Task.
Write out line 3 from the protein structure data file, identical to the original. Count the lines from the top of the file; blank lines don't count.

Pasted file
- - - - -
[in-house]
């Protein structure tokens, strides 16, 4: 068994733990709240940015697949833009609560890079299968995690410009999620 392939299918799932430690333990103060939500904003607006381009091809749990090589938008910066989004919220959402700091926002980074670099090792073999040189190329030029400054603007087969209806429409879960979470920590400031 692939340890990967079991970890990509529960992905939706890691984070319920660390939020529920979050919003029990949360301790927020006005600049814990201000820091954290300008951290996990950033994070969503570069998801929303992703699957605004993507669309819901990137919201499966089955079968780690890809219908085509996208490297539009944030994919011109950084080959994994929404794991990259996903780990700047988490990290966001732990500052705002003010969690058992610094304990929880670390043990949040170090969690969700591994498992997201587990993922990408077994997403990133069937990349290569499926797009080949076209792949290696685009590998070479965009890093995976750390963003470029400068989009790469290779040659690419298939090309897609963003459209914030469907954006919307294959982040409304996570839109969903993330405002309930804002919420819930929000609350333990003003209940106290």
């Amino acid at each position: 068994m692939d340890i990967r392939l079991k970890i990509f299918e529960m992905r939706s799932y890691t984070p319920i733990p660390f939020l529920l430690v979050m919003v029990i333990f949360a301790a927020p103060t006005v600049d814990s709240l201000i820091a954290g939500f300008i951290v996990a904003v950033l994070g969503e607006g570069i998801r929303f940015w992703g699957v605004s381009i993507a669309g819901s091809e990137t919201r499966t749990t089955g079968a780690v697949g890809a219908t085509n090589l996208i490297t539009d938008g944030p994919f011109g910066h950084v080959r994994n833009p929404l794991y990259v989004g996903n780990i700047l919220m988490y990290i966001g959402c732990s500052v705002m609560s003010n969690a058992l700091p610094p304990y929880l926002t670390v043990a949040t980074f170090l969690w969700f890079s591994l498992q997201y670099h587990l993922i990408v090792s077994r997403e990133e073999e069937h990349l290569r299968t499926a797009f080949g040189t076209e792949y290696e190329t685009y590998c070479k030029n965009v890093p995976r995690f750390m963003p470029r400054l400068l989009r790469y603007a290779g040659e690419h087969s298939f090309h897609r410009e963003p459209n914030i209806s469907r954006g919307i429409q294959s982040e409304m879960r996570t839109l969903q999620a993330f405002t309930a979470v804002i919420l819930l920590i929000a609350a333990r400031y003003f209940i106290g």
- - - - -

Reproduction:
């Amino acid at each position: 068994m692939d340890i990967r392939l079991k970890i990509f299918e529960m992905r939706s799932y890691t984070p319920i733990p660390f939020l529920l430690v979050m919003v029990i333990f949360a301790a927020p103060t006005v600049d814990s709240l201000i820091a954290g939500f300008i951290v996990a904003v950033l994070g969503e607006g570069i998801r929303f940015w992703g699957v605004s381009i993507a669309g819901s091809e990137t919201r499966t749990t089955g079968a780690v697949g890809a219908t085509n090589l996208i490297t539009d938008g944030p994919f011109g910066h950084v080959r994994n833009p929404l794991y990259v989004g996903n780990i700047l919220m988490y990290i966001g959402c732990s500052v705002m609560s003010n969690a058992l700091p610094p304990y929880l926002t670390v043990a949040t980074f170090l969690w969700f890079s591994l498992q997201y670099h587990l993922i990408v090792s077994r997403e990133e073999e069937h990349l290569r299968t499926a797009f080949g040189t076209e792949y290696e190329t685009y590998c070479k030029n965009v890093p995976r995690f750390m963003p470029r400054l400068l989009r790469y603007a290779g040659e690419h087969s298939f090309h897609r410009e963003p459209n914030i209806s469907r954006g919307i429409q294959s982040e409304m879960r996570t839109l969903q999620a993330f405002t309930a979470v804002i919420l819930l920590i929000a609350a333990r400031y003003f209940i106290g």